It is at this point that Abram begins to worry that his luck has run out, according to Rashi, which is why he has another conversation with God. “How will I know?” asks Abram, how will I know I will have an heir? How will I know that I will possess this land? God reassures Abram repeatedly, explaining that his descendents will outnumber the stars, and asking for an elaborate offering. This offering is special because Abram is instructed to split the cows, goat and ram. Rashi says that the smoke and flame between the pieces of meat is the sign that God is there. God tells Abram, “I am a shield for you; your reward will be great.” God tells more about the future, about the enslavement and oppression of his children, and of their return to the land.
Then we get the story of Hagar, who is supposedly Pharaoh’s daughter. Another royal Egyptian daughter will figure prominently later. Hagar conceives and begins to take her position as servant lightly, to Sarai’s displeasure. Hagar runs away but is told by God to return and submit to Sarai’s authority. Hagar calls God “El-roi” meaning “God of Seeing” and returns to bear a son to Abram, Ishmael (“God heeds”).
Just a few verses later God self identifies as El Shaddai. Rashi explains that this is a contraction of she-yesh dai: “that there is enough”. It is at this moment that God renames Abram to Abraham and instructs him in the ways of circumcision. This will mark the covenant in the flesh and shall be done throughout the generations.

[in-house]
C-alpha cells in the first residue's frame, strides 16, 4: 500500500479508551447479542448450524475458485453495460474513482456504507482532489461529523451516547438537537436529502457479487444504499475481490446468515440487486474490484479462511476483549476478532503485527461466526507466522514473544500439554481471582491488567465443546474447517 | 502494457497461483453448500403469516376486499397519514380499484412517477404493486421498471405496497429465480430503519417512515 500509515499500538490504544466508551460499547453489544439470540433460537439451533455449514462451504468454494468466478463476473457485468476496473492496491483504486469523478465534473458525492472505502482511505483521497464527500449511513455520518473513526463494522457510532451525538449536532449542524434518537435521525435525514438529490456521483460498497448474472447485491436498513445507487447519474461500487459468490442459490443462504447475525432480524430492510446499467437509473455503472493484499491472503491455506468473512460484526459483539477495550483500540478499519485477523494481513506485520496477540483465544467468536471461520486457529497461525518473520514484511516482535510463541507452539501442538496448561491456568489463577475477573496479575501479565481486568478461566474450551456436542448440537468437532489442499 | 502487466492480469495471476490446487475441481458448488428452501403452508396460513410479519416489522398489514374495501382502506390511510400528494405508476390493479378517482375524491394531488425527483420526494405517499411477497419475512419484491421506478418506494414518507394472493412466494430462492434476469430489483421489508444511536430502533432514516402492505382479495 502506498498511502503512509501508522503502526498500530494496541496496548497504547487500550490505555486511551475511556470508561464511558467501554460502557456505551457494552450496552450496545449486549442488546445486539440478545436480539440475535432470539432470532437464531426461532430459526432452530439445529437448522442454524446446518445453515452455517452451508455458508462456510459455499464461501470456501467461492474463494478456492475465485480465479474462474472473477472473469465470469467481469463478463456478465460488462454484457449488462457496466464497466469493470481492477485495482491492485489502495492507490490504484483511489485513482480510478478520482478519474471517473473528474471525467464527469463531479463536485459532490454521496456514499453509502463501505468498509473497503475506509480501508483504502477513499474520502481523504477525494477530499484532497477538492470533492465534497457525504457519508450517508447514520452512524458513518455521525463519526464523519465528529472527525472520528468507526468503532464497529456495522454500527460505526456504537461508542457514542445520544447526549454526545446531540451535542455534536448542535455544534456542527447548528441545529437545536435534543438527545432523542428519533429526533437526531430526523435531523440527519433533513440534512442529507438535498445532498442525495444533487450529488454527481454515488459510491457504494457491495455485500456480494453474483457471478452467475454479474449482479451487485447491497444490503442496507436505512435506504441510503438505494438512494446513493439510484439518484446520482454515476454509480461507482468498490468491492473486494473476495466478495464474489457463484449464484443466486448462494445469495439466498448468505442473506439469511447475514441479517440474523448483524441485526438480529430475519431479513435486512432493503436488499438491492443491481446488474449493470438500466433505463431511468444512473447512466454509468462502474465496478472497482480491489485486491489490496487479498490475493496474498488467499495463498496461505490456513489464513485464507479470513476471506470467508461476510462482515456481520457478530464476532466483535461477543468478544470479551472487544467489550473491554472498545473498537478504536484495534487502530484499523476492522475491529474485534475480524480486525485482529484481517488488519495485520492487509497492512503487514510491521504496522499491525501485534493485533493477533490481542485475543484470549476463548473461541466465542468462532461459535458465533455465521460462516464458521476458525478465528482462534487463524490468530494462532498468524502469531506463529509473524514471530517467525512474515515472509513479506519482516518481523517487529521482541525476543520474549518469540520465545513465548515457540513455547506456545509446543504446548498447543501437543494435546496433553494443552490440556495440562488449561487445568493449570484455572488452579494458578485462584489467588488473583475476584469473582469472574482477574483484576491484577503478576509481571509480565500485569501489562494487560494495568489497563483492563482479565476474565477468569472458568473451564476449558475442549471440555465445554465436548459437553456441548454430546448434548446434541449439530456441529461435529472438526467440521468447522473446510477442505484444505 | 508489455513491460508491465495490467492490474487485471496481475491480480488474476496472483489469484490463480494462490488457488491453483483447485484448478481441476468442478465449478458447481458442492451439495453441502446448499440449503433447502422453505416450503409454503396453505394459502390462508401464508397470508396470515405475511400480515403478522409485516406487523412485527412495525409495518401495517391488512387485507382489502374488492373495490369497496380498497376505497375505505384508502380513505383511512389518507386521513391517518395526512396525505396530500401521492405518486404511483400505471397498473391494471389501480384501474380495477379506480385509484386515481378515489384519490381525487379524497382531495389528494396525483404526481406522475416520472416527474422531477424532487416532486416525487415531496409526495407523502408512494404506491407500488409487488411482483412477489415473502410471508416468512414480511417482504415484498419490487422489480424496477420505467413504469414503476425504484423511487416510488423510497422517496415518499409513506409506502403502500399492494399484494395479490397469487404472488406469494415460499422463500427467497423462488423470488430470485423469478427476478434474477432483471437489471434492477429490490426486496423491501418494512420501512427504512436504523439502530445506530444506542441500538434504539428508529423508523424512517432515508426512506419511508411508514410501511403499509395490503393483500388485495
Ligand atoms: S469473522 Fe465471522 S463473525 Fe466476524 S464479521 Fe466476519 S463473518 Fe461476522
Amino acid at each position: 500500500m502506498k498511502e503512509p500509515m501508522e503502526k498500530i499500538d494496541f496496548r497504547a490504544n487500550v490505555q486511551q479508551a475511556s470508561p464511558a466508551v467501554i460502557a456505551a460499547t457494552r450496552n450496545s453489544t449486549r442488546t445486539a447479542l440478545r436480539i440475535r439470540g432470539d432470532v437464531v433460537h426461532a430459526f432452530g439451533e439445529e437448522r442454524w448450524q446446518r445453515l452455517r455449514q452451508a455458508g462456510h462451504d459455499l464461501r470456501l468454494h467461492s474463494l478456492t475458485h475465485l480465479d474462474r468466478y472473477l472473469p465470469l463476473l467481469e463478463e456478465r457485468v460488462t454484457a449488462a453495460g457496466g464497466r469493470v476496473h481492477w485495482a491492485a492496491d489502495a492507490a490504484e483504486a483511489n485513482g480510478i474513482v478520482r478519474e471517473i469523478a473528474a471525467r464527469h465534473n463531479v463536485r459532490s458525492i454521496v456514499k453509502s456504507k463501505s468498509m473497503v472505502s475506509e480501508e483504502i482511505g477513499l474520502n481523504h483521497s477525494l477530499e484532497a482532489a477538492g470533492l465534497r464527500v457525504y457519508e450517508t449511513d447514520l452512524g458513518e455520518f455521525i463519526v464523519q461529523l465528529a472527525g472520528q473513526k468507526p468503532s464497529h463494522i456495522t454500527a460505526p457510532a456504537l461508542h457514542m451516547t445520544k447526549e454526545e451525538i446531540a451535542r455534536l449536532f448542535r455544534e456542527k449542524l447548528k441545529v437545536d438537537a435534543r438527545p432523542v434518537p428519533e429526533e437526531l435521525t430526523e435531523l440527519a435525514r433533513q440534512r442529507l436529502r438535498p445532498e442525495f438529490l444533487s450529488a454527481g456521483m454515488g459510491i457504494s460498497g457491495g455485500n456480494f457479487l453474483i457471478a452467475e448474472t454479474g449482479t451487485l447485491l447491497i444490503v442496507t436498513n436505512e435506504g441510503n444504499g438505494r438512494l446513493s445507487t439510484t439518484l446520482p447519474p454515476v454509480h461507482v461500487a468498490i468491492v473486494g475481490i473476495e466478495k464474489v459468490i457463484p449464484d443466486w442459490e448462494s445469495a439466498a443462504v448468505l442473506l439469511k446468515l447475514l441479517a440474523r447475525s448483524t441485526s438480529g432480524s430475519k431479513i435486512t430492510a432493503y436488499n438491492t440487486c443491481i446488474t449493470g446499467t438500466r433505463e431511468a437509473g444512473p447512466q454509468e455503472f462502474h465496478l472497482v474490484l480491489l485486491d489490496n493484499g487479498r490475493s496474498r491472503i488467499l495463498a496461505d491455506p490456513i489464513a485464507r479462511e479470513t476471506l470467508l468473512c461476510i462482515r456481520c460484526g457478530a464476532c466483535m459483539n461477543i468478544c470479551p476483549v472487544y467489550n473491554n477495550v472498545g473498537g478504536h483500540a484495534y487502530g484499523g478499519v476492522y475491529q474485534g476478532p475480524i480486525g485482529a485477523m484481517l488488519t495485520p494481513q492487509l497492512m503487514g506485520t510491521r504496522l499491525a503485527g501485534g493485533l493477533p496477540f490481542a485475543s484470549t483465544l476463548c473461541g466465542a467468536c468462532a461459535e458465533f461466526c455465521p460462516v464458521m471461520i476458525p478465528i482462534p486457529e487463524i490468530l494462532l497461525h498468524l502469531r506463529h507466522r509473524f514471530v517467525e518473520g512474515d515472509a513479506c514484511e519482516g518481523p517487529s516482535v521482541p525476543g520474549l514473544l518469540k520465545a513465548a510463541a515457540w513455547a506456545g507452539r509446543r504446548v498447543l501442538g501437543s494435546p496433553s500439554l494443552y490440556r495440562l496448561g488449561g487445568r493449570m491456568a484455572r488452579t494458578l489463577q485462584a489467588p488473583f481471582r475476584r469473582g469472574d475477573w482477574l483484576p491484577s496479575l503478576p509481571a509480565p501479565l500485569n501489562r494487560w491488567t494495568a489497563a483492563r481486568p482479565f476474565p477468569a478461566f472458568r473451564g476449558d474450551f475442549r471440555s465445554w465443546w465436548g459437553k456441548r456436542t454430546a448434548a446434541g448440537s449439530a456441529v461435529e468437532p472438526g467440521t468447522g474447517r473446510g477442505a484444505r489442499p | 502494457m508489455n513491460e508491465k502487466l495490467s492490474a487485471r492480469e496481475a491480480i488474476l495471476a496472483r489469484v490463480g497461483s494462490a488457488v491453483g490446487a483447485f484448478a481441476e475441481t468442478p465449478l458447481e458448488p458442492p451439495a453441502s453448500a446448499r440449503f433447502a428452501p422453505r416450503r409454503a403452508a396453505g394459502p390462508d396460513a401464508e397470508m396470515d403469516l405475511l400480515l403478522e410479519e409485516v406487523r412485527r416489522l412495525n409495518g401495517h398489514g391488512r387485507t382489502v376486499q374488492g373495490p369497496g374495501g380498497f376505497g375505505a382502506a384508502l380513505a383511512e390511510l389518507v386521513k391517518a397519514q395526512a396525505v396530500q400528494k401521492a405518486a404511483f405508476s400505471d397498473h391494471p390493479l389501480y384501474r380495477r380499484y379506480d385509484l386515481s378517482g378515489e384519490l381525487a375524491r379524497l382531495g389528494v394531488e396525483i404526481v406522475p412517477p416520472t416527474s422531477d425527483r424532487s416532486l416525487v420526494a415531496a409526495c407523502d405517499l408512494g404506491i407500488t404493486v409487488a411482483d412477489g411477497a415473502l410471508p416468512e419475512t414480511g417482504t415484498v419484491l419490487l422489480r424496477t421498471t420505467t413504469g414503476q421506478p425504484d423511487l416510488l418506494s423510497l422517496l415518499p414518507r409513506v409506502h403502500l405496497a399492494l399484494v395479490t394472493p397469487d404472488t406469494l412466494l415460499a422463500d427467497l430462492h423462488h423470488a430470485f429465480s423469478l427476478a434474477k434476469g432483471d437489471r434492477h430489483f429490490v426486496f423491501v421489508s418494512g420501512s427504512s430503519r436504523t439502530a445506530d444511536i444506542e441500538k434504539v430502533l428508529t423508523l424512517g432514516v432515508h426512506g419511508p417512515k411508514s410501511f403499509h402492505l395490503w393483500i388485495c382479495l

God renames Sarai to Sarah. Sarai means “my governor” and Sarah means “governor of all”… clearly a promotion in rank. Abraham falls on his face and laughs, and thus God deems Sarah’s son will be named Issac, Yitzchak, or “laugh”.
Names have great importantance, whether it’s the king Melech Tzedek, Jerusalem, Sarah, Abraham, El-roi or El Shaddai. The entity or person is the same, but the names highlight different pieces of the individual mosaic. We get used to the name-changing from here out in Genesis. Jacob will eventually become Israel, also to show a change in the person.
This parashat gives us some method to our ongoing desire for improvement. Move from where you are. Get out of your rut. Step out of your tent. Change who you are. Change your name. May we all have the courage to step outside of our norms, to have a little faith, and make of ourselves a great people.